World Bank President Paul Wolfowitz has met the bank's 24-member board to respond to allegations of favouritism.
Paul Wolfowitz is responding to the report of the 24-member board
Mr Wolfowitz is under pressure to go after a panel said he had broken the bank's code of conduct by helping secure a pay rise for his girlfriend.
He told the board their decision would affect how the US and the world viewed the World Bank.
The board has the power to dismiss Mr Wolfowitz, and will meet again on Wednesday to consider his fate.
"You still have the opportunity to avoid long-term damage by resolving this matter in a fair and equitable way that recognises that we all tried to do the right thing," Mr Wolfowitz said, according to a statement released by his lawyers.
Earlier on Tuesday, the White House said it still supported Mr Wolfowitz, but added that all options were still open.
"We've made clear that we support Paul Wolfowitz," said spokesman Tony Snow, adding that the bank's "best interests" also had to be served.
After the hearing in Washington Mr Wolfowitz's lawyer Robert Bennett his client's performance justified "the full support he has from leadership in the White House".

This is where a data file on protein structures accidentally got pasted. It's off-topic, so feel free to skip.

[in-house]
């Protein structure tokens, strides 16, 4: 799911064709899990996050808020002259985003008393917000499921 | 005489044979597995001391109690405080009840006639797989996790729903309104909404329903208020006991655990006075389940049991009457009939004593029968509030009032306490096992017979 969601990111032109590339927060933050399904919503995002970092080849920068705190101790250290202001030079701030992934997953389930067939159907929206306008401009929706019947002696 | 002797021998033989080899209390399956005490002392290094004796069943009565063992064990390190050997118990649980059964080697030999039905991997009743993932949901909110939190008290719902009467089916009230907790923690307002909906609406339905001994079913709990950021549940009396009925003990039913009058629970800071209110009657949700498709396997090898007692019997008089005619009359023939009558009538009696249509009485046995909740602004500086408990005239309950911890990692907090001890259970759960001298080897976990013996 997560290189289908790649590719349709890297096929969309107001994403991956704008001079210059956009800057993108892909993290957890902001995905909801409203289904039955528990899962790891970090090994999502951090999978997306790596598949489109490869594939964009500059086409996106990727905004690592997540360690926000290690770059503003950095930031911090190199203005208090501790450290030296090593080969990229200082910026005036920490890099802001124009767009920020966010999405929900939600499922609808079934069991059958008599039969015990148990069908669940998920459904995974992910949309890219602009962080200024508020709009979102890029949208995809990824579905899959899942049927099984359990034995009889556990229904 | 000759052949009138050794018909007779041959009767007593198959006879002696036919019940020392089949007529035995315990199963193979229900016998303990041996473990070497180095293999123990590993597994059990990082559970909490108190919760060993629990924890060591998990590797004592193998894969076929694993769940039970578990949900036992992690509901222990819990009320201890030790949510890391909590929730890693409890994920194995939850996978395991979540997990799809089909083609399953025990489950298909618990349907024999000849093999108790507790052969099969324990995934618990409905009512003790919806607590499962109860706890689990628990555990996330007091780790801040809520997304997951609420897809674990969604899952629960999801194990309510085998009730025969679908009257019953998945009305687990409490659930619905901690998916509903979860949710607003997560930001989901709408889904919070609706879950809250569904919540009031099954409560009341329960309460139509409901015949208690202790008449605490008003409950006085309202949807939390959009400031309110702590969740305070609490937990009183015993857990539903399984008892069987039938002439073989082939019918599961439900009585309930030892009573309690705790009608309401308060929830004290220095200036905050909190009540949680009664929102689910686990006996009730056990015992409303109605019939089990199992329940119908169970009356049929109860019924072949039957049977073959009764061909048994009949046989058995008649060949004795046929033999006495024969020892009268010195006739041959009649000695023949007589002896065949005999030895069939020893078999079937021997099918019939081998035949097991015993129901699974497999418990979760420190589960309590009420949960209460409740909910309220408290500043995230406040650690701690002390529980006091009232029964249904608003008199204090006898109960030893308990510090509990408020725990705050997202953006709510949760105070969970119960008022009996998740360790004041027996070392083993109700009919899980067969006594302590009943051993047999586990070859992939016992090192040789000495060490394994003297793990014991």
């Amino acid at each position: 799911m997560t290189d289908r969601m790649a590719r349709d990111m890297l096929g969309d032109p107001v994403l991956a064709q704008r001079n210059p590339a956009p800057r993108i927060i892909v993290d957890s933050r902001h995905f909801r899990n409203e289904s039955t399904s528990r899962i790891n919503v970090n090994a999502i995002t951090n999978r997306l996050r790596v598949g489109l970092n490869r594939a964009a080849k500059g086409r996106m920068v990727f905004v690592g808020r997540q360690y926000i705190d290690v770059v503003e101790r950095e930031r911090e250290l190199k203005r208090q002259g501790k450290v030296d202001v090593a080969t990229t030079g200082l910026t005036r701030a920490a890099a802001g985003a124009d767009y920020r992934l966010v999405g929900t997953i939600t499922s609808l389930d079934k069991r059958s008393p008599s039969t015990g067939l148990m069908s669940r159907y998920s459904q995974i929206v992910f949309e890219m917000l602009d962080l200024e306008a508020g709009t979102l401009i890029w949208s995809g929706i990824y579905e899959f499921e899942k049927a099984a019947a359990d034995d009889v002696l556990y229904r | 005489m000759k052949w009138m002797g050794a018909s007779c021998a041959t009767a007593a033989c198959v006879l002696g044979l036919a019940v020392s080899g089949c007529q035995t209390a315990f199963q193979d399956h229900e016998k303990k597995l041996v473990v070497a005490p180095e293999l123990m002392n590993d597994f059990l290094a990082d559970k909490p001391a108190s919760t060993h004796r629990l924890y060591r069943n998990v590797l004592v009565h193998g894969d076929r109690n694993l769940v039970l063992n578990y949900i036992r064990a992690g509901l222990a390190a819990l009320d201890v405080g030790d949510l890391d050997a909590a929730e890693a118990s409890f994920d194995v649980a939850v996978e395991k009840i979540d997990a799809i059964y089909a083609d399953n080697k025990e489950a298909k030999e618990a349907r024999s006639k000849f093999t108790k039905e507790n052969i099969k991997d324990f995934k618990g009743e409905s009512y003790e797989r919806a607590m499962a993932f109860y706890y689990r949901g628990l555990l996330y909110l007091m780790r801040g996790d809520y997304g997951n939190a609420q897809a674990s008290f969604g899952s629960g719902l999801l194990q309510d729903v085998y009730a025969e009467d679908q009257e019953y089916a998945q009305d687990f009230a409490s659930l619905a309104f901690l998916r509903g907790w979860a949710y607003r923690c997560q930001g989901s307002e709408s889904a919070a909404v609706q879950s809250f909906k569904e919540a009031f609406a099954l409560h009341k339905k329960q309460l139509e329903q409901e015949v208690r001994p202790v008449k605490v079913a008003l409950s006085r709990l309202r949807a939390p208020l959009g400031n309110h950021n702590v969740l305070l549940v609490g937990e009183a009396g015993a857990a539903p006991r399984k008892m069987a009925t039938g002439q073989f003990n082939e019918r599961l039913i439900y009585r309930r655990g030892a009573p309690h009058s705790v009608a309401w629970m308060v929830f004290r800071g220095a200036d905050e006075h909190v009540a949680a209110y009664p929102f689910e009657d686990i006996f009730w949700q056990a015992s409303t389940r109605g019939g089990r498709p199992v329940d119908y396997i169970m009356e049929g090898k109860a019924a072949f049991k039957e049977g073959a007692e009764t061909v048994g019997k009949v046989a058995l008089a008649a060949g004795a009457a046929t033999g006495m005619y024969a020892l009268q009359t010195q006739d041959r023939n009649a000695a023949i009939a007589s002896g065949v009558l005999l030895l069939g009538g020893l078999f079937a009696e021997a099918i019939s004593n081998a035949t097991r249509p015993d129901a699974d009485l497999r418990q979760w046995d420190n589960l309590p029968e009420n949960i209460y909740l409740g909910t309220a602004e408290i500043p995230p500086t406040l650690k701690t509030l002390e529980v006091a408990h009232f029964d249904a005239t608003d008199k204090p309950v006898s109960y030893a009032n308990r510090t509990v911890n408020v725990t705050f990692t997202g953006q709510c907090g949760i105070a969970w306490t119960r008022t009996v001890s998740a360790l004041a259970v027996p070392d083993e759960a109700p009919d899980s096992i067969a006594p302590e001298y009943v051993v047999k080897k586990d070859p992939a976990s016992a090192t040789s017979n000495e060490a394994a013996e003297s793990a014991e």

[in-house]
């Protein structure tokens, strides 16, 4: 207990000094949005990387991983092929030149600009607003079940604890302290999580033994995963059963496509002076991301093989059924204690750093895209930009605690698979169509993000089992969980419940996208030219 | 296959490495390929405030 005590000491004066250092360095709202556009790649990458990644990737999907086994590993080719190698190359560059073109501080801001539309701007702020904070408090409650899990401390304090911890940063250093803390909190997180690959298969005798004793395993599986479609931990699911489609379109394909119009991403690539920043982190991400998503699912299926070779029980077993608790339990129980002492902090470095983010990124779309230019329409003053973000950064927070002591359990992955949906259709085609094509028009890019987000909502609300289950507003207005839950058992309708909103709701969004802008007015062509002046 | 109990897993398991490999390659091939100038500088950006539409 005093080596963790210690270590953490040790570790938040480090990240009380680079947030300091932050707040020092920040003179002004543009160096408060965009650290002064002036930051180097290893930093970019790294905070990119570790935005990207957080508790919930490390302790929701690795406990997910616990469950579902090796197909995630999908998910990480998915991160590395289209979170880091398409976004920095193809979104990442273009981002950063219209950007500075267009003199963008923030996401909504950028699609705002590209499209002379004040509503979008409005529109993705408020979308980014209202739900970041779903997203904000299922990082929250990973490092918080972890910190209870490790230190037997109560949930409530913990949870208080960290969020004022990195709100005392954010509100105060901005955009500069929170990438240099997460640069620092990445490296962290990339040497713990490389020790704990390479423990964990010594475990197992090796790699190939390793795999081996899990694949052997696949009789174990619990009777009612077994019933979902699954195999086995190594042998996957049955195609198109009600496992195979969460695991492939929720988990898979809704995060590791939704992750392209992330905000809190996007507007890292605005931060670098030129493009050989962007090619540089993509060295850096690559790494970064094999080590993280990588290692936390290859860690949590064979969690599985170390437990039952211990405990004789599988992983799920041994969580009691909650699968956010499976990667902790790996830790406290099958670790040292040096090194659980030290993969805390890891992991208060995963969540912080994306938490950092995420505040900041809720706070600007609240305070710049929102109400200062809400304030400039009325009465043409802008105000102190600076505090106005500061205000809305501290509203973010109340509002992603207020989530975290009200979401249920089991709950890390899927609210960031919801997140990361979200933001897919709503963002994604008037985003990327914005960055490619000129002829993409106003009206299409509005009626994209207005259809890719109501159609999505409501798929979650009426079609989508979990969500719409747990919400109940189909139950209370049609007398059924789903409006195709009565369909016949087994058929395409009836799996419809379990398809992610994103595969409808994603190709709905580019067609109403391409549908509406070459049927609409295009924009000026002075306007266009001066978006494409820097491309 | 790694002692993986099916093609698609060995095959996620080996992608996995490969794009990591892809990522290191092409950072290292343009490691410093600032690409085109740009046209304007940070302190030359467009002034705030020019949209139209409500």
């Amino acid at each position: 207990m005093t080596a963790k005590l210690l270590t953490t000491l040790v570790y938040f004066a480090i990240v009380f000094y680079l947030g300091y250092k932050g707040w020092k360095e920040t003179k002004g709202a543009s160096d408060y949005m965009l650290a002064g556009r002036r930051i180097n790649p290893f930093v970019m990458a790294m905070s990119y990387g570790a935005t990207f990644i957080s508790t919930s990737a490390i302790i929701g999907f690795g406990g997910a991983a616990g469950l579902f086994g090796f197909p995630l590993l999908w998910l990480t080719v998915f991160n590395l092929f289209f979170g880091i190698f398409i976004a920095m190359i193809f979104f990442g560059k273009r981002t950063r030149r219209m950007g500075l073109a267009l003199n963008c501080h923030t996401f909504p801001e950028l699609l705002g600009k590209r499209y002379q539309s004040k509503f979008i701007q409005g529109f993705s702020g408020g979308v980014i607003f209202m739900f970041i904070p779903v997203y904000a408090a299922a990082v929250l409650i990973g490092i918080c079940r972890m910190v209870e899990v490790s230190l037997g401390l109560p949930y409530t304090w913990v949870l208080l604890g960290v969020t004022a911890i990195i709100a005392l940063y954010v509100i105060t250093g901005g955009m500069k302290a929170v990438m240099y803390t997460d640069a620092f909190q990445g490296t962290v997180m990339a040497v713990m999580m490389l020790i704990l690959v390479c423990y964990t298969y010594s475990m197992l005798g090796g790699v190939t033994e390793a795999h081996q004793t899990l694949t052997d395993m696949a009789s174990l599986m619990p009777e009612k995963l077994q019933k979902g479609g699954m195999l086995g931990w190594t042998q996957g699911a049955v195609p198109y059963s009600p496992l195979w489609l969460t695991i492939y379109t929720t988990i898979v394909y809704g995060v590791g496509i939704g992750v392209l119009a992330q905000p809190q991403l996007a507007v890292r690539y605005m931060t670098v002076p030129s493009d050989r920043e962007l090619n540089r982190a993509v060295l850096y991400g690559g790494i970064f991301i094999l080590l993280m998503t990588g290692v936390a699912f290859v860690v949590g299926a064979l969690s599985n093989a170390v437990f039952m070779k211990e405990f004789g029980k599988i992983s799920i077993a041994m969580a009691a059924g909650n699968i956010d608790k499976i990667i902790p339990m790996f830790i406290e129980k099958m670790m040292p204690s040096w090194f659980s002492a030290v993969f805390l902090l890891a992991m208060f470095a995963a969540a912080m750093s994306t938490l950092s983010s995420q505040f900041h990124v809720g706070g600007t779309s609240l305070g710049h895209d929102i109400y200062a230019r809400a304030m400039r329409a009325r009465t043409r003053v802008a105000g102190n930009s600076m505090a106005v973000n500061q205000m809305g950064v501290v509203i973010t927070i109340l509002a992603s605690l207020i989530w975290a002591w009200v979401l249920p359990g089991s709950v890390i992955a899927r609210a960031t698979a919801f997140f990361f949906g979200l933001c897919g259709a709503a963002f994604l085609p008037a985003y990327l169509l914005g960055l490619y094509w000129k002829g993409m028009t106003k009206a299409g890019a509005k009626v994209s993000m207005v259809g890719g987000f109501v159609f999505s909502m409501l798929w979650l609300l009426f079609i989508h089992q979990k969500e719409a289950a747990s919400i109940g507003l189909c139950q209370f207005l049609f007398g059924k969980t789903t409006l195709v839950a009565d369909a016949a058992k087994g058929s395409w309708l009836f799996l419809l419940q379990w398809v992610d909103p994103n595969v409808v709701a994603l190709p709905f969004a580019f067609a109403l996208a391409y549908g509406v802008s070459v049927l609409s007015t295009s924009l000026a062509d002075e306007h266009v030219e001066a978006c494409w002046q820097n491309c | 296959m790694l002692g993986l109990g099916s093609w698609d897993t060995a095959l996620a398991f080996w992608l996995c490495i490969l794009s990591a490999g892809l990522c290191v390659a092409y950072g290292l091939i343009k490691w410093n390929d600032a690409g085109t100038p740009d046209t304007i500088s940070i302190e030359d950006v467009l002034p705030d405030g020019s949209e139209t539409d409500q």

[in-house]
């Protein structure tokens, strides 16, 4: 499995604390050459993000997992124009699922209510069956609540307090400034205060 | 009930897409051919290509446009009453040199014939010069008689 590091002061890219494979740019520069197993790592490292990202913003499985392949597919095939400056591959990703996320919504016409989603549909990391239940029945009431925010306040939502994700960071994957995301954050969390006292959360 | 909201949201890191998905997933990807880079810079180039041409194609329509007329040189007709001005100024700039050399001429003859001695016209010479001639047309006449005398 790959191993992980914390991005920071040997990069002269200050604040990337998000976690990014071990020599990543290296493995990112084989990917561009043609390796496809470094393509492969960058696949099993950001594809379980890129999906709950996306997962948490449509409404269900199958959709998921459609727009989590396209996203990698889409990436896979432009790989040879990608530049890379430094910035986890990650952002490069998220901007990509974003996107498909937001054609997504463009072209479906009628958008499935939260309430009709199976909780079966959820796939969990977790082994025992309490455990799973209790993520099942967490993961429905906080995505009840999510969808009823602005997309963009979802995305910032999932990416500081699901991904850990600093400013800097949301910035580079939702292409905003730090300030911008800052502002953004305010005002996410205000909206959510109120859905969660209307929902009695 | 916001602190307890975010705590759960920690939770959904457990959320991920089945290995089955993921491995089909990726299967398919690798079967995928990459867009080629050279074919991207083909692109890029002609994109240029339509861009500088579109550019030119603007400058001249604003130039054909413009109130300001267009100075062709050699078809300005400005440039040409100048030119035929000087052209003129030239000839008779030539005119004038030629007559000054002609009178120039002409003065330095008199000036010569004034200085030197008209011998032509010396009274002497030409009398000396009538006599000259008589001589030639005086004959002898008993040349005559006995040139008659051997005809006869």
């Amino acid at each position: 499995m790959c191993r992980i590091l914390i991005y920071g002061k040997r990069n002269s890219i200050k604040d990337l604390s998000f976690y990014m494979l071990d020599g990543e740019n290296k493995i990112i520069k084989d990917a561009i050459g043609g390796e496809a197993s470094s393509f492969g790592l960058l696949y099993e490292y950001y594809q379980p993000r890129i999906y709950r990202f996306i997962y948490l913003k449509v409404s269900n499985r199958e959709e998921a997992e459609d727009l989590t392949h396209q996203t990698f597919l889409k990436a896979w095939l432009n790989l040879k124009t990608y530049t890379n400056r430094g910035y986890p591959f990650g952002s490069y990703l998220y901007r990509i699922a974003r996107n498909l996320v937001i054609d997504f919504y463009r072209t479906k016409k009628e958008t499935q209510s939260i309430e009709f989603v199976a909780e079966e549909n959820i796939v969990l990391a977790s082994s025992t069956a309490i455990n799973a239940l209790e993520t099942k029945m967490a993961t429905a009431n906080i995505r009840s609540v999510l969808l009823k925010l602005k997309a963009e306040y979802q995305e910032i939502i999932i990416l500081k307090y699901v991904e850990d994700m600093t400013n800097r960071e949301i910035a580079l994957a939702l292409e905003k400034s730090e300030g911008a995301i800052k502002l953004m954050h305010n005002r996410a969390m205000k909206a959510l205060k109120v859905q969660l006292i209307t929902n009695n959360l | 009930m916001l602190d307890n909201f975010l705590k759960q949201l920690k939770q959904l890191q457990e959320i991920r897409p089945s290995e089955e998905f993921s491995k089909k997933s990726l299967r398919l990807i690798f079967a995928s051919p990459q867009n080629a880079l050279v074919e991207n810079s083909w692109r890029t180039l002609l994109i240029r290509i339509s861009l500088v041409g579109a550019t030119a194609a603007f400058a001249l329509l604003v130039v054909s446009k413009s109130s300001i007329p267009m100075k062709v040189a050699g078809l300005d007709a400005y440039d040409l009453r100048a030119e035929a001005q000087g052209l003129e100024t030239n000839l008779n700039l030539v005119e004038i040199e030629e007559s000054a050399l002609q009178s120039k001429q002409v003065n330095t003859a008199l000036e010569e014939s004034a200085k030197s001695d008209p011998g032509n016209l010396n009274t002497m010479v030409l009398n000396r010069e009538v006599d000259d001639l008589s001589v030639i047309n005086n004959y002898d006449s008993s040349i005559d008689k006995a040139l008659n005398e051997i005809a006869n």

"We presented to [the board] overpowering evidence that he acted at all times in the interests of the bank and in good faith," Mr Bennett said.
'Not a firing offence'
However, the Reuter news agency quoted an unnamed European source as saying the US had failed to win the support of key allies in the group of seven leading industrialised nations (G7).
"Japan was aligned with the United States, but others, including Canada, were against Wolfowitz continuing," the source said following a conference call of G7 officials.
The G7 also includes Italy, France, Germany and Britain.
On Monday, a panel of World Bank executives said Mr Wolfowitz provoked a "conflict of interest" at the bank by breaking its code of conduct and violating the terms of his contract.
Mr Wolfowitz has faced calls for him to step down since details emerged about his role in securing a pay rise for his partner, Shaha Riza, who used to work at the bank.
Mr Snow told journalists at the White House that Mr Wolfowitz agreed "a lot of mistakes were made" in the process, but they were not a "firing offence".
When Mr Wolfowitz was appointed president of the World Bank in 2005, Ms Riza was transferred to work for the US state department, to avoid any conflict of interest.
But her salary rose quickly to about $193,000 (£98,000) - more than the $186,000 that Secretary of State Condoleezza Rice receives before tax.
The World Bank has since been investigating the extent of Mr Wolfowitz's role in securing the pay increase.